Last week I was fortunate to capture one of the brightest rainbows I’ve ever seen. The dark overcast sky in the background enhanced the contrast. A faint secondary bow was visible. The spectacle only lasted a few minutes, and I’d never tried the “panorama” function on my phone, so I just panned the video along the arc of the bow. It was close to a full 180° — under most conditions, the longest rainbow you can see.
When I went out earlier to enjoy the sunset this is what I saw (below). It had been raining, and was still raining to the east of us. When the Sun dropped fully beneath that cloud we’d have perfect conditions for a rainbow. So I grabbed my smartphone and headed out to the east yard.
Alas, the rain had stopped, but Gavilan Peak showed a striking golden glow against the dark sky warranting its own photo. Since “moonshine” is sunlight reflected from the Moon, I choose to call this phenomenon mountainshine. Spellcheck doesn’t like it, but it’s an apt description. Any time we have dark sky to the east at sunset we see this high-contrast mountainshine. In this photo the rocks and foliage were still wet, and that made the mountain even more reflective:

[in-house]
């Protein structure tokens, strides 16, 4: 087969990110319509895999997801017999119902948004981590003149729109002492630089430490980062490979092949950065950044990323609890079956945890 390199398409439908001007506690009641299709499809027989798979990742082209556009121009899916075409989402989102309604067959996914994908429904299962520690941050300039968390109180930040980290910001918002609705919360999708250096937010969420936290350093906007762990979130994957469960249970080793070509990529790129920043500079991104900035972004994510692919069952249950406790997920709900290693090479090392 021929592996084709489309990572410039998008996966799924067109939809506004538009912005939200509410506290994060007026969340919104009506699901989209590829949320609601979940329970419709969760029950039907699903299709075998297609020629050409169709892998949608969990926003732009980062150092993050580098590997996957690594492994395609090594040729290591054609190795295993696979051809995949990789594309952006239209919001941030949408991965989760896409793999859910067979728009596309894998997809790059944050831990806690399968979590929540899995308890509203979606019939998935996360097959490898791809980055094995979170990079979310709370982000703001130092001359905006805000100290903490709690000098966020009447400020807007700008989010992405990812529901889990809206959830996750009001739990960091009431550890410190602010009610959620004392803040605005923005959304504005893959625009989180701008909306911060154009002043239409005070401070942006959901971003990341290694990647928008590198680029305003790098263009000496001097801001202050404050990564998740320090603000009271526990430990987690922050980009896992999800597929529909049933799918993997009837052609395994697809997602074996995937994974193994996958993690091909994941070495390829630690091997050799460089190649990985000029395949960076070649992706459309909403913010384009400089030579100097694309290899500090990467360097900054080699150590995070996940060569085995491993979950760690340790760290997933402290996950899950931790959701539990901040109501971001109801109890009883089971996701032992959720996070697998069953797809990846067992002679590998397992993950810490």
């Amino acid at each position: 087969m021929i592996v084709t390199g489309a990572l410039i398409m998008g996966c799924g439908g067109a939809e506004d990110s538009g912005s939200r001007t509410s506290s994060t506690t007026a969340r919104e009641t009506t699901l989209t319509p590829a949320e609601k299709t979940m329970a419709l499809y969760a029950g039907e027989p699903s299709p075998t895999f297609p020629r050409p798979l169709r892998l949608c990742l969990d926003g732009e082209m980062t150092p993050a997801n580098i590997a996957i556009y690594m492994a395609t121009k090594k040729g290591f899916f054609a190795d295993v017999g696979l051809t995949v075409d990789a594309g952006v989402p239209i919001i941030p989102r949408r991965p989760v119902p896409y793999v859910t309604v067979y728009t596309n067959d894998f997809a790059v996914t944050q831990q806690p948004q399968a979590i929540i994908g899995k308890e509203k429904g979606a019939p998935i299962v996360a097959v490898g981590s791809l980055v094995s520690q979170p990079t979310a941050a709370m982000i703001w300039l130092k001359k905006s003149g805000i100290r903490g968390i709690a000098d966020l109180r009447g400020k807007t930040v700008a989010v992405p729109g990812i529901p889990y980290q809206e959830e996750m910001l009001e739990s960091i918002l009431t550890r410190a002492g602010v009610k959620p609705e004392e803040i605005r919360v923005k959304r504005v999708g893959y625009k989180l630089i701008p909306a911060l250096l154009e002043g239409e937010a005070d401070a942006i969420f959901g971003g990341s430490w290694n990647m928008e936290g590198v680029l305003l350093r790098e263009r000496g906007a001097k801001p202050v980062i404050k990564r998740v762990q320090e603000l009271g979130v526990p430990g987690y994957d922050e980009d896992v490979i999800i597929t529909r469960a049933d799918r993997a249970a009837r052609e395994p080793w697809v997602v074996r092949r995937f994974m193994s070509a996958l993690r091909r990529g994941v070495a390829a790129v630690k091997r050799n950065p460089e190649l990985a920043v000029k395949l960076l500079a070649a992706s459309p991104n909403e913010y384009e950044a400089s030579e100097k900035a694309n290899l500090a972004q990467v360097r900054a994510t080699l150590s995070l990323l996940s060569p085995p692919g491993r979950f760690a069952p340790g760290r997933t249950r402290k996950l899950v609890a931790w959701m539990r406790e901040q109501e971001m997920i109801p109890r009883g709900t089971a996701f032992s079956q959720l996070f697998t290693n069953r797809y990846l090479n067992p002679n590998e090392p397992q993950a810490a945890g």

A few minutes after that photo it started raining again and the primary rainbow appeared. As the Sun slipped more fully under the cloud deck the primary bow brightened and the secondary bow appeared. That’s when I started shooting the video. The double bow was only there for a few minutes. It rapidly dimmed as the Sun set.
Knowing when to expect a rainbow can provide some great photo ops. Just remember that the rainbow will always appear opposite the Sun in the sky. And, of course, there must be rain (or a hose spraying) in that opposite direction. In next week’s post we’ll look at a scene from a TV commercial that clearly violates these conditions.
Next Week in Sky Lights ⇒ Bad Science in Advertising